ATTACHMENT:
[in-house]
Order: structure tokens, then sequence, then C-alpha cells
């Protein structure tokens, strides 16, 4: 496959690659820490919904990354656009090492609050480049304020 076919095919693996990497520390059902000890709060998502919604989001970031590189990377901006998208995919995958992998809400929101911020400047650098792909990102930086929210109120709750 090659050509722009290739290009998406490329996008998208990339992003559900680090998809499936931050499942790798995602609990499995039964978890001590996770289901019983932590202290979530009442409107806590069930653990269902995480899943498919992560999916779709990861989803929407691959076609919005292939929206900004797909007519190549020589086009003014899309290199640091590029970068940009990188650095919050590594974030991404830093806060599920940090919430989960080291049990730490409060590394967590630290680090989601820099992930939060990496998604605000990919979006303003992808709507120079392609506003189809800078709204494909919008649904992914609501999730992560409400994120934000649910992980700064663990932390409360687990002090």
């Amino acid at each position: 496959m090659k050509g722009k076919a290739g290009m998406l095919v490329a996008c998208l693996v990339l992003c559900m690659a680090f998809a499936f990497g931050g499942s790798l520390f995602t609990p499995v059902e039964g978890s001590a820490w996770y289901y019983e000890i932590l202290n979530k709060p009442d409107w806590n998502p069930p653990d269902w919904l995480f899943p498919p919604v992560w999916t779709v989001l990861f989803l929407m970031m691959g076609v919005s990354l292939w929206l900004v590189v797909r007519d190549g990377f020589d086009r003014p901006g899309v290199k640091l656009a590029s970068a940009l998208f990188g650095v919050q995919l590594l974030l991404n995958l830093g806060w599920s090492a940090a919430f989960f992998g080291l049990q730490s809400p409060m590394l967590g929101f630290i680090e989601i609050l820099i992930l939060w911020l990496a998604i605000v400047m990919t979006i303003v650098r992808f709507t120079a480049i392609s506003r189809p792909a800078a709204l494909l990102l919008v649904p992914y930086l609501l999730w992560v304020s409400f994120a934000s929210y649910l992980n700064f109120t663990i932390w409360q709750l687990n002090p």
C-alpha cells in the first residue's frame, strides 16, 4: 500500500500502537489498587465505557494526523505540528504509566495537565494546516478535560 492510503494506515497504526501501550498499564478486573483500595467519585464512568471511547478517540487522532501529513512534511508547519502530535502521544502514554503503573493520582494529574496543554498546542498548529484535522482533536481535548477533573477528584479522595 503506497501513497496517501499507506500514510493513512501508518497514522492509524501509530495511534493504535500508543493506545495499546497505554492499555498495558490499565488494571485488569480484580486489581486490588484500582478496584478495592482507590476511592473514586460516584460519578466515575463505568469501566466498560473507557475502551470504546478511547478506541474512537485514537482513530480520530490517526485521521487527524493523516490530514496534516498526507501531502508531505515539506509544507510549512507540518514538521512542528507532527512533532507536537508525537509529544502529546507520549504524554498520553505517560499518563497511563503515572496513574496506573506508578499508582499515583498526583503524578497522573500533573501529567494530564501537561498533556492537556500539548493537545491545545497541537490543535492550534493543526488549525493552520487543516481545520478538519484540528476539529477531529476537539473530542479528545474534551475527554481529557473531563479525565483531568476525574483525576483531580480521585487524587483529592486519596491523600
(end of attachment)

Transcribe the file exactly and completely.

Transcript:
[in-house]
Order: structure tokens, then sequence, then C-alpha cells
């Protein structure tokens, strides 16, 4: 496959690659820490919904990354656009090492609050480049304020 076919095919693996990497520390059902000890709060998502919604989001970031590189990377901006998208995919995958992998809400929101911020400047650098792909990102930086929210109120709750 090659050509722009290739290009998406490329996008998208990339992003559900680090998809499936931050499942790798995602609990499995039964978890001590996770289901019983932590202290979530009442409107806590069930653990269902995480899943498919992560999916779709990861989803929407691959076609919005292939929206900004797909007519190549020589086009003014899309290199640091590029970068940009990188650095919050590594974030991404830093806060599920940090919430989960080291049990730490409060590394967590630290680090989601820099992930939060990496998604605000990919979006303003992808709507120079392609506003189809800078709204494909919008649904992914609501999730992560409400994120934000649910992980700064663990932390409360687990002090």
């Amino acid at each position: 496959m090659k050509g722009k076919a290739g290009m998406l095919v490329a996008c998208l693996v990339l992003c559900m690659a680090f998809a499936f990497g931050g499942s790798l520390f995602t609990p499995v059902e039964g978890s001590a820490w996770y289901y019983e000890i932590l202290n979530k709060p009442d409107w806590n998502p069930p653990d269902w919904l995480f899943p498919p919604v992560w999916t779709v989001l990861f989803l929407m970031m691959g076609v919005s990354l292939w929206l900004v590189v797909r007519d190549g990377f020589d086009r003014p901006g899309v290199k640091l656009a590029s970068a940009l998208f990188g650095v919050q995919l590594l974030l991404n995958l830093g806060w599920s090492a940090a919430f989960f992998g080291l049990q730490s809400p409060m590394l967590g929101f630290i680090e989601i609050l820099i992930l939060w911020l990496a998604i605000v400047m990919t979006i303003v650098r992808f709507t120079a480049i392609s506003r189809p792909a800078a709204l494909l990102l919008v649904p992914y930086l609501l999730w992560v304020s409400f994120a934000s929210y649910l992980n700064f109120t663990i932390w409360q709750l687990n002090p």
C-alpha cells in the first residue's frame, strides 16, 4: 500500500500502537489498587465505557494526523505540528504509566495537565494546516478535560 492510503494506515497504526501501550498499564478486573483500595467519585464512568471511547478517540487522532501529513512534511508547519502530535502521544502514554503503573493520582494529574496543554498546542498548529484535522482533536481535548477533573477528584479522595 503506497501513497496517501499507506500514510493513512501508518497514522492509524501509530495511534493504535500508543493506545495499546497505554492499555498495558490499565488494571485488569480484580486489581486490588484500582478496584478495592482507590476511592473514586460516584460519578466515575463505568469501566466498560473507557475502551470504546478511547478506541474512537485514537482513530480520530490517526485521521487527524493523516490530514496534516498526507501531502508531505515539506509544507510549512507540518514538521512542528507532527512533532507536537508525537509529544502529546507520549504524554498520553505517560499518563497511563503515572496513574496506573506508578499508582499515583498526583503524578497522573500533573501529567494530564501537561498533556492537556500539548493537545491545545497541537490543535492550534493543526488549525493552520487543516481545520478538519484540528476539529477531529476537539473530542479528545474534551475527554481529557473531563479525565483531568476525574483525576483531580480521585487524587483529592486519596491523600